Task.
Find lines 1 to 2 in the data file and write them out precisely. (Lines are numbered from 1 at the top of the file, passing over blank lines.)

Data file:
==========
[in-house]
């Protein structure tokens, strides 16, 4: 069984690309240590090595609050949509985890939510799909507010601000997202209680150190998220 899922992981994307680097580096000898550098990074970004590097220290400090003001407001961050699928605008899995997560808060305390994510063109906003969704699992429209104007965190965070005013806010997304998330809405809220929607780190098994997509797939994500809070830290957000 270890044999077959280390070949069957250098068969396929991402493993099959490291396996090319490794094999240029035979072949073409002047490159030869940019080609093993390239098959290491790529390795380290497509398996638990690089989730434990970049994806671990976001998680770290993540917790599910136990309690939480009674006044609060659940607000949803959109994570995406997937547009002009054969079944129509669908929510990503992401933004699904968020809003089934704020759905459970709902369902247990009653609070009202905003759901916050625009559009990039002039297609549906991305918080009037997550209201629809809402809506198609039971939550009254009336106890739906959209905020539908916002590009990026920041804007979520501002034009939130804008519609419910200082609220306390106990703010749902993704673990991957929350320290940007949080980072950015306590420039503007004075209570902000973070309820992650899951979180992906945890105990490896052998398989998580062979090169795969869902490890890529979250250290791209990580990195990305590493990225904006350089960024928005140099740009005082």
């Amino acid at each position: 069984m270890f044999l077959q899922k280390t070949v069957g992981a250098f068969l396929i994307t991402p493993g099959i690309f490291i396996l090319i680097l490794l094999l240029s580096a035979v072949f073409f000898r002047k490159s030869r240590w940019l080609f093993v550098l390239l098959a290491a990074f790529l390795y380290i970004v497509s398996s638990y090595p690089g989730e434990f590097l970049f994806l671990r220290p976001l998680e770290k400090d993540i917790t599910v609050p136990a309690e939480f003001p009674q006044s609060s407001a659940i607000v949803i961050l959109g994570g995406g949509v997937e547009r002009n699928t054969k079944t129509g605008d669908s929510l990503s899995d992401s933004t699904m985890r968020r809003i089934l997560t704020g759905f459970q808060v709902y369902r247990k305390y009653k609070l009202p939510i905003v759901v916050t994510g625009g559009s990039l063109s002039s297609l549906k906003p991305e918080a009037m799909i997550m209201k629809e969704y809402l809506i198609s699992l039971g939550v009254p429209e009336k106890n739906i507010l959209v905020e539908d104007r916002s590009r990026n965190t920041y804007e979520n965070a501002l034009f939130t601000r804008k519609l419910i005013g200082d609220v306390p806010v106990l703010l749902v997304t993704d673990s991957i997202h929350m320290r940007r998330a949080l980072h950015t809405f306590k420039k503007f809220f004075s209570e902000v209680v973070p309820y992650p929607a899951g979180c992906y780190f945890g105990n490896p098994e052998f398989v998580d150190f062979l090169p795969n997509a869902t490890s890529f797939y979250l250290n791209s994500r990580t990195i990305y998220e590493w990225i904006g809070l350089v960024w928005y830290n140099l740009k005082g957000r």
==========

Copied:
[in-house]
């Protein structure tokens, strides 16, 4: 069984690309240590090595609050949509985890939510799909507010601000997202209680150190998220 899922992981994307680097580096000898550098990074970004590097220290400090003001407001961050699928605008899995997560808060305390994510063109906003969704699992429209104007965190965070005013806010997304998330809405809220929607780190098994997509797939994500809070830290957000 270890044999077959280390070949069957250098068969396929991402493993099959490291396996090319490794094999240029035979072949073409002047490159030869940019080609093993390239098959290491790529390795380290497509398996638990690089989730434990970049994806671990976001998680770290993540917790599910136990309690939480009674006044609060659940607000949803959109994570995406997937547009002009054969079944129509669908929510990503992401933004699904968020809003089934704020759905459970709902369902247990009653609070009202905003759901916050625009559009990039002039297609549906991305918080009037997550209201629809809402809506198609039971939550009254009336106890739906959209905020539908916002590009990026920041804007979520501002034009939130804008519609419910200082609220306390106990703010749902993704673990991957929350320290940007949080980072950015306590420039503007004075209570902000973070309820992650899951979180992906945890105990490896052998398989998580062979090169795969869902490890890529979250250290791209990580990195990305590493990225904006350089960024928005140099740009005082």